I first was introduced to ED back in 1996. I had just finished graduate school and took a part time job at an eating disorder program. As a dietitian, my main interest was in health promotion and disease prevention. It made sense to me that it seemed smarter and easier to help people prevent disease if possible through promoting a healthy lifestyle. It is much harder to treat illnesses that may have been prevented. I specifically remember a middle aged man who I met during my very first job as a dietitian in a small hospital. He was admitted after having a heart attack. His lifestyle was not healthy at all (smoking, unhealthy diet, no physical activity). I remember thinking that he should not have been there.
I left the hospital after just one year and changed my focus to helping people be healthy. I worked for WIC (Women, Infants and Children) and loved teaching young mothers about healthy eating. I also did some private practice and that is when I knew I needed more skills with counseling, and went back to graduate school (with a focus on counseling). It was while working on the college campus that I encountered students with “sub-clinical” eating disorders. In other words, they were restrained eaters who dieted yet had not developed an eating disorder yet. I did my research on “cognitive restraint” because I felt if we could stop people from dieting and focus on health instead, we could possibly prevent an eating disorder.
Although working with eating disorders was something I never planned to do, after doing my research, I ended up connecting with many eating disorder professionals and got my job at the eating disorder program. It was here where I was introduced to “ED”.
I got to observe group sessions and then got to run my own. Every patient is different however one of the common connections all of the patients related to was a “voice” that was constantly in their heads. Meet ED. I eventually imagined a little ugly creature sitting on my patient’s shoulders, feeding them thoughts and ideas, rules and insults, misinformation about themselves, food, their bodies, absolutely everything. This voice (ED) would follow them around all day long, into the night. It never stopped. It was a learning process for me as I learned about how this voice contributes to all of the distortions and beliefs individuals suffering from these eating disorders experience.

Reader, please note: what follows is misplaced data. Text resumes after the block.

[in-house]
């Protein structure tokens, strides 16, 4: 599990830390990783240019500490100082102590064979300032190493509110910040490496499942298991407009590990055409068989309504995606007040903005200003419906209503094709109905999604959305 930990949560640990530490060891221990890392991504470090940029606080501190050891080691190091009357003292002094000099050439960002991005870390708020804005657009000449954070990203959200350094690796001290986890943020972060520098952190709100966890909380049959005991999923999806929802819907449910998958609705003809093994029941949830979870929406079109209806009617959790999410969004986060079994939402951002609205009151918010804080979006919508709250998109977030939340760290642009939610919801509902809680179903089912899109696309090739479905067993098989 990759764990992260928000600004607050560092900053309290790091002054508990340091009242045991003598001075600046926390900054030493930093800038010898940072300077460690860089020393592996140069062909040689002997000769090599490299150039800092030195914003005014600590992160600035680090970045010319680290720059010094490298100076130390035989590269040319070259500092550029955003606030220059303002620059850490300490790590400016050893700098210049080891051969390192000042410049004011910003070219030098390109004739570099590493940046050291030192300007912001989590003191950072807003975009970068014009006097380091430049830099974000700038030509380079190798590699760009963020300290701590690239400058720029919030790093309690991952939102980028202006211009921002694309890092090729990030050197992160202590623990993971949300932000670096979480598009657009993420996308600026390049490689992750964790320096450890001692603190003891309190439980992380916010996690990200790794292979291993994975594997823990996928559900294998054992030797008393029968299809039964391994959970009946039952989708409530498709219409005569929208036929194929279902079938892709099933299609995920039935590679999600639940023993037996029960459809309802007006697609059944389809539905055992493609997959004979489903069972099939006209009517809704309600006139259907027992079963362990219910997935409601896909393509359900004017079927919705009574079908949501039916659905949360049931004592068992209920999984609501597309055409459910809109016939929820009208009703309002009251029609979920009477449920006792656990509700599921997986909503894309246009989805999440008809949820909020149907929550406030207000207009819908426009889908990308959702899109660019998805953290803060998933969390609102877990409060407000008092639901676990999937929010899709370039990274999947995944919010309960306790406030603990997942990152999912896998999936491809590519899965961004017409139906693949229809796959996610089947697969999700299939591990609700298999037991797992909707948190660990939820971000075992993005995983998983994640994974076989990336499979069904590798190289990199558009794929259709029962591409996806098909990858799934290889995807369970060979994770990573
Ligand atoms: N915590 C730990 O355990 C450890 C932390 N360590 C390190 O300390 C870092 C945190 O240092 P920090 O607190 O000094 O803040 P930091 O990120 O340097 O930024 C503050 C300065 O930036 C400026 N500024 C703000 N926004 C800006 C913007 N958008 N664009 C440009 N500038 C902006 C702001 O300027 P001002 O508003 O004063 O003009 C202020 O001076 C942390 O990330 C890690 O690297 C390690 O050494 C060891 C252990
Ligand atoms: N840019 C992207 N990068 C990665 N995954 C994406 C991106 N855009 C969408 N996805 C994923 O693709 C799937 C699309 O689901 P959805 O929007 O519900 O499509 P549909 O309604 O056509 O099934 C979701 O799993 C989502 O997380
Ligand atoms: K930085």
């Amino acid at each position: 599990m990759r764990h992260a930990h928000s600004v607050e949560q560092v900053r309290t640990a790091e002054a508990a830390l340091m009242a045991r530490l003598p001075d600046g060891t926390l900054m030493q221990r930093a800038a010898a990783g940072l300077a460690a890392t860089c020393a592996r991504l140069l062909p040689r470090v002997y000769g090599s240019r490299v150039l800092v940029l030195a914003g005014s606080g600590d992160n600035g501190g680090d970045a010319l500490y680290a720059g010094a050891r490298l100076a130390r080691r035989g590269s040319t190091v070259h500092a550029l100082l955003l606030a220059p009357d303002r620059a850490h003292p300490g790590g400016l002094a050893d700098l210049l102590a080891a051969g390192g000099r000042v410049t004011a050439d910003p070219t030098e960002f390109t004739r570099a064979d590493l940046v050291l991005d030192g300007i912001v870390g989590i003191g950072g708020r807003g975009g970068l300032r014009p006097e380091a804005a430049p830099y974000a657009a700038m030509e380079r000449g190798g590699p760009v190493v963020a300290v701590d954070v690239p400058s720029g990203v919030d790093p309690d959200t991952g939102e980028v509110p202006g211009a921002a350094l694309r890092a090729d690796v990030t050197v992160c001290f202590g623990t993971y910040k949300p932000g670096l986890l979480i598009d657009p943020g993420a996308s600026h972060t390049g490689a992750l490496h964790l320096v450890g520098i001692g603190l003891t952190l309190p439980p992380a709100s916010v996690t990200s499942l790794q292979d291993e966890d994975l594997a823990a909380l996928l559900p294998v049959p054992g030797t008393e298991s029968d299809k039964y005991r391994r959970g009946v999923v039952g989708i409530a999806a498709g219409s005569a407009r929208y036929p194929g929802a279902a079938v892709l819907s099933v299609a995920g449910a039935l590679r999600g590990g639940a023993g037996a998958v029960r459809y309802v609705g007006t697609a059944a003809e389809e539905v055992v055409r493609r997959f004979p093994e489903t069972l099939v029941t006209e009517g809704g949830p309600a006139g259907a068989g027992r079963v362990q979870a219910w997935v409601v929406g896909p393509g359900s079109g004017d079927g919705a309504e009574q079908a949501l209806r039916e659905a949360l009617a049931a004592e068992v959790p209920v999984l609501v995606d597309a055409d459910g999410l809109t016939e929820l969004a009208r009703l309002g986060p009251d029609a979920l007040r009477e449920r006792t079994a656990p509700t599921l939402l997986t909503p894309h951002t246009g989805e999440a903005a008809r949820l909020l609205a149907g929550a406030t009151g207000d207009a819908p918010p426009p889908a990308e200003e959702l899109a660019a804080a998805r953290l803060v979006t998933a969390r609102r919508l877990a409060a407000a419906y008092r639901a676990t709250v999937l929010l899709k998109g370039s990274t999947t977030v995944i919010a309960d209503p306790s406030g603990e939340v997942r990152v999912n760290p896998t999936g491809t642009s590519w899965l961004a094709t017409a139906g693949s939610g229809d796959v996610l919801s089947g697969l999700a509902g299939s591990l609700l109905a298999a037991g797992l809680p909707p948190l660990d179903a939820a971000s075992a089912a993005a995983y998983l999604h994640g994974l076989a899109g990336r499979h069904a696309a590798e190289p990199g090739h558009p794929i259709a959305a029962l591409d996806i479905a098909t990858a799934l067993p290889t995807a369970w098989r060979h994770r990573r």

Here are some of the things my patients have told me ED says (warning, it will make you sad):
- you can’t have that, it will make you fat
- why did you eat that? you are worthless, you have no willpower!
- don’t listen to her, she is lying, she wants you to gain weight
- white flour is bad
- meat is bad
- you can’t eat fried food
- you can’t have that, it has sugar in it
- you need to burn that up, when are you going to do it? figure it out, you ate it, now you need to get rid of it
- you look fine, they are just jealous because you lost weight. You need to lose more. Don’t listen to them
- you are disgusting
- you didn’t do enough. You need to do more, more laps, more sit-ups, more more more.
Get the picture? Depending on where someone is in the recovery process, talking about this voice does come up. It is a slow process, but helping individuals fight this voice is critical. Exposing ED for the liar that he is takes a lot of work and energy. Of course, every patient needs therapy to work through their specific issues that led to the eating disorder in the first place. As a dietitian, I focus on teaching the truth about foods, eating, weight, etc. Sometimes, during a visit with a patient who is fighting hard and finally aware of what a “healthy” voice is, ED still weasels his way back in. I admit to falling into the trap of arguing with ED, and then it hits me, and I stop. I have often said to patients “wait a minute, I am not going to engage ED, can I talk to YOU?!” Once I had a patient get up and dramatically rip ED from her shoulder and throw him in the waste basket! She said “I have lots of family celebrations this weekend and I want to enjoy them. ED is not invited!” I will never forget that strong visual.
Another thing people don’t often realize is that individuals with eating disorders are just that. Individuals who unfortunately struggle with this disease. They are not an “anorexic” or a “bulimic”. They are people. I have met the most extraordinary people who have had ED on their shoulders and have had to fight him daily. I have met lawyers, dancers, chefs, professors, soccer players, football players, mothers, aunts, fathers, sons, daughters. I have enjoyed getting to know these individuals and especially as ED fades away and they can be their very interesting, fun, loving, energetic and happy selves again. That to me has been rewarding beyond explanation.
And what about you? Unfortunately, I hear people mumbling out loud about food, their bodies, what they ate, exercise, etc. in ways that are not always healthy, and sound way too much like ED. He is a villain that somehow has become culturally acceptable (which makes it real hard for those struggling). Remember, prevention is a lot easier than recovery. When you hear a berating, negative voice in your head about anything to do with eating or your body, just try to be aware. Stop ED in his tracks. Say “you are full of it!” If you can’t stop that voice, you may want to consider getting some help. Maybe someday, our culture will normalize it’s view of eating and body size and he will fade away. Until then, I hope you continue to fight the craziness in your own way.